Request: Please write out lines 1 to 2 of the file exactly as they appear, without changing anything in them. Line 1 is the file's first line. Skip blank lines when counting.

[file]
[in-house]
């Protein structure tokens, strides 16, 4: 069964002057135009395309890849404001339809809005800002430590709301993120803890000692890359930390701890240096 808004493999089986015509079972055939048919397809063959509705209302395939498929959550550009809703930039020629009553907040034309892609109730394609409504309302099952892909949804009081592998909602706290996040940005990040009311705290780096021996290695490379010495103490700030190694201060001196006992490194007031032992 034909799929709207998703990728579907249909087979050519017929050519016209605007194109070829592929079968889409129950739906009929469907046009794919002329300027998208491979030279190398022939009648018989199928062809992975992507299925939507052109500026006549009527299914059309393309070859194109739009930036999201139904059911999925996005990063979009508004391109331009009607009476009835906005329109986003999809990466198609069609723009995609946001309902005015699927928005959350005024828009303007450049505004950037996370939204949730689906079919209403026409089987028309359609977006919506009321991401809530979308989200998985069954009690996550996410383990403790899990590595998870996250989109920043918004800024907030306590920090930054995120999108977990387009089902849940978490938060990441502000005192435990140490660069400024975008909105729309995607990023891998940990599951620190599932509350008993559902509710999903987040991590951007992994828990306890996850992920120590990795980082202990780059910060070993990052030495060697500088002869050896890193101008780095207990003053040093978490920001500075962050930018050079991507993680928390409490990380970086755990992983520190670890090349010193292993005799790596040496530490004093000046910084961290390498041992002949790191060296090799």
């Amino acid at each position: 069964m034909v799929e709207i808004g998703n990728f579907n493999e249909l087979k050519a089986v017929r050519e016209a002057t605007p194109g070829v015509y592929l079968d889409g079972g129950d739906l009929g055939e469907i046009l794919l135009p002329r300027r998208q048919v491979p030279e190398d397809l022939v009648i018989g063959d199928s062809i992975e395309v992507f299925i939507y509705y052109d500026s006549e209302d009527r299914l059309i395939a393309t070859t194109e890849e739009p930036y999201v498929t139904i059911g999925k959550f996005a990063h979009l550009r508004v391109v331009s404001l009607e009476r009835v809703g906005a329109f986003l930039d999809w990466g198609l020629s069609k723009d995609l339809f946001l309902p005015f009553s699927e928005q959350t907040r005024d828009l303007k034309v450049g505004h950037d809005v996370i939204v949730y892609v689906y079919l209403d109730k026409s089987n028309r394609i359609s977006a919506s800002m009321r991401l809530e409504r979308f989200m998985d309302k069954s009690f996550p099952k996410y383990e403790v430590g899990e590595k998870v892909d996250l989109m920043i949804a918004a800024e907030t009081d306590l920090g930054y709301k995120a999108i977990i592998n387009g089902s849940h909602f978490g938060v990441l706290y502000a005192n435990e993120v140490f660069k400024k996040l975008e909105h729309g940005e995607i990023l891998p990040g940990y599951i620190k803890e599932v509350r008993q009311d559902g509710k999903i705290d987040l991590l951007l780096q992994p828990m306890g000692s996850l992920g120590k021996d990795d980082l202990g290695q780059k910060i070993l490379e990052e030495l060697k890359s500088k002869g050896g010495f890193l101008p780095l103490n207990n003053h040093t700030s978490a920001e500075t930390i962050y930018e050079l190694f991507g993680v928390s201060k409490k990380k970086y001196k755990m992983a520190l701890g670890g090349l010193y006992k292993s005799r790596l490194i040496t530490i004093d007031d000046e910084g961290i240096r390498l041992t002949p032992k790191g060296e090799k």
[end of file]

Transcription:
[in-house]
């Protein structure tokens, strides 16, 4: 069964002057135009395309890849404001339809809005800002430590709301993120803890000692890359930390701890240096 808004493999089986015509079972055939048919397809063959509705209302395939498929959550550009809703930039020629009553907040034309892609109730394609409504309302099952892909949804009081592998909602706290996040940005990040009311705290780096021996290695490379010495103490700030190694201060001196006992490194007031032992 034909799929709207998703990728579907249909087979050519017929050519016209605007194109070829592929079968889409129950739906009929469907046009794919002329300027998208491979030279190398022939009648018989199928062809992975992507299925939507052109500026006549009527299914059309393309070859194109739009930036999201139904059911999925996005990063979009508004391109331009009607009476009835906005329109986003999809990466198609069609723009995609946001309902005015699927928005959350005024828009303007450049505004950037996370939204949730689906079919209403026409089987028309359609977006919506009321991401809530979308989200998985069954009690996550996410383990403790899990590595998870996250989109920043918004800024907030306590920090930054995120999108977990387009089902849940978490938060990441502000005192435990140490660069400024975008909105729309995607990023891998940990599951620190599932509350008993559902509710999903987040991590951007992994828990306890996850992920120590990795980082202990780059910060070993990052030495060697500088002869050896890193101008780095207990003053040093978490920001500075962050930018050079991507993680928390409490990380970086755990992983520190670890090349010193292993005799790596040496530490004093000046910084961290390498041992002949790191060296090799």